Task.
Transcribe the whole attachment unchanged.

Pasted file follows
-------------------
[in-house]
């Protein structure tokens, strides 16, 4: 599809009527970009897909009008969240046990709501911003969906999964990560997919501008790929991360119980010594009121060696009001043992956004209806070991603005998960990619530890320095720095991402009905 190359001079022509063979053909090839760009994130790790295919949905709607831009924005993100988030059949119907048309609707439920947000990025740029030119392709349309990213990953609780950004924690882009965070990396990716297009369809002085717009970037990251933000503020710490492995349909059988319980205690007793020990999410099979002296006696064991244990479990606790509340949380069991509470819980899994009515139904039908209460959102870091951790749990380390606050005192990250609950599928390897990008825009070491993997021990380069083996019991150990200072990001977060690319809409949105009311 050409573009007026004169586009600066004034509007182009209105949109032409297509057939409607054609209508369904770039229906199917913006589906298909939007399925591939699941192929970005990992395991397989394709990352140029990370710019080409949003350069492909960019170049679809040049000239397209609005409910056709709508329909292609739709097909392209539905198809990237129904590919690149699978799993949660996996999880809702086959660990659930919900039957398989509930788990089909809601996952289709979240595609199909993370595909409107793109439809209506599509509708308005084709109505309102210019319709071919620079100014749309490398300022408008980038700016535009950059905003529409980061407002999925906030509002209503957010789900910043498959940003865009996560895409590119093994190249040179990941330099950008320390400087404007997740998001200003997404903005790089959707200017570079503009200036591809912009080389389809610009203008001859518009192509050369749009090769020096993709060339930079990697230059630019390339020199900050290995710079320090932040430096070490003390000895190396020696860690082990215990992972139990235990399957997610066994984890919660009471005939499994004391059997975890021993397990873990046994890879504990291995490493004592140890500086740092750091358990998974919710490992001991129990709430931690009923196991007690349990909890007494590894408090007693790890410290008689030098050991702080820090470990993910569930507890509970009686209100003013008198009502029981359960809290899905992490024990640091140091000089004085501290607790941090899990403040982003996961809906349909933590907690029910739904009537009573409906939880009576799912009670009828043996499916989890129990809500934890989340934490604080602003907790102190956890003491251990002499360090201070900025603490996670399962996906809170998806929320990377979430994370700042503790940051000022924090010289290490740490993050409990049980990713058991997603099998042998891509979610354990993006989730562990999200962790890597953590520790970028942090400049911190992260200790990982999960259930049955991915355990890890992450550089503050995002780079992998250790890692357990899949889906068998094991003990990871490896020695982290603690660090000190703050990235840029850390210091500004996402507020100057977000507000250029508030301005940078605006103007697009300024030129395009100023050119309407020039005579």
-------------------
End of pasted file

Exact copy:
[in-house]
């Protein structure tokens, strides 16, 4: 599809009527970009897909009008969240046990709501911003969906999964990560997919501008790929991360119980010594009121060696009001043992956004209806070991603005998960990619530890320095720095991402009905 190359001079022509063979053909090839760009994130790790295919949905709607831009924005993100988030059949119907048309609707439920947000990025740029030119392709349309990213990953609780950004924690882009965070990396990716297009369809002085717009970037990251933000503020710490492995349909059988319980205690007793020990999410099979002296006696064991244990479990606790509340949380069991509470819980899994009515139904039908209460959102870091951790749990380390606050005192990250609950599928390897990008825009070491993997021990380069083996019991150990200072990001977060690319809409949105009311 050409573009007026004169586009600066004034509007182009209105949109032409297509057939409607054609209508369904770039229906199917913006589906298909939007399925591939699941192929970005990992395991397989394709990352140029990370710019080409949003350069492909960019170049679809040049000239397209609005409910056709709508329909292609739709097909392209539905198809990237129904590919690149699978799993949660996996999880809702086959660990659930919900039957398989509930788990089909809601996952289709979240595609199909993370595909409107793109439809209506599509509708308005084709109505309102210019319709071919620079100014749309490398300022408008980038700016535009950059905003529409980061407002999925906030509002209503957010789900910043498959940003865009996560895409590119093994190249040179990941330099950008320390400087404007997740998001200003997404903005790089959707200017570079503009200036591809912009080389389809610009203008001859518009192509050369749009090769020096993709060339930079990697230059630019390339020199900050290995710079320090932040430096070490003390000895190396020696860690082990215990992972139990235990399957997610066994984890919660009471005939499994004391059997975890021993397990873990046994890879504990291995490493004592140890500086740092750091358990998974919710490992001991129990709430931690009923196991007690349990909890007494590894408090007693790890410290008689030098050991702080820090470990993910569930507890509970009686209100003013008198009502029981359960809290899905992490024990640091140091000089004085501290607790941090899990403040982003996961809906349909933590907690029910739904009537009573409906939880009576799912009670009828043996499916989890129990809500934890989340934490604080602003907790102190956890003491251990002499360090201070900025603490996670399962996906809170998806929320990377979430994370700042503790940051000022924090010289290490740490993050409990049980990713058991997603099998042998891509979610354990993006989730562990999200962790890597953590520790970028942090400049911190992260200790990982999960259930049955991915355990890890992450550089503050995002780079992998250790890692357990899949889906068998094991003990990871490896020695982290603690660090000190703050990235840029850390210091500004996402507020100057977000507000250029508030301005940078605006103007697009300024030129395009100023050119309407020039005579």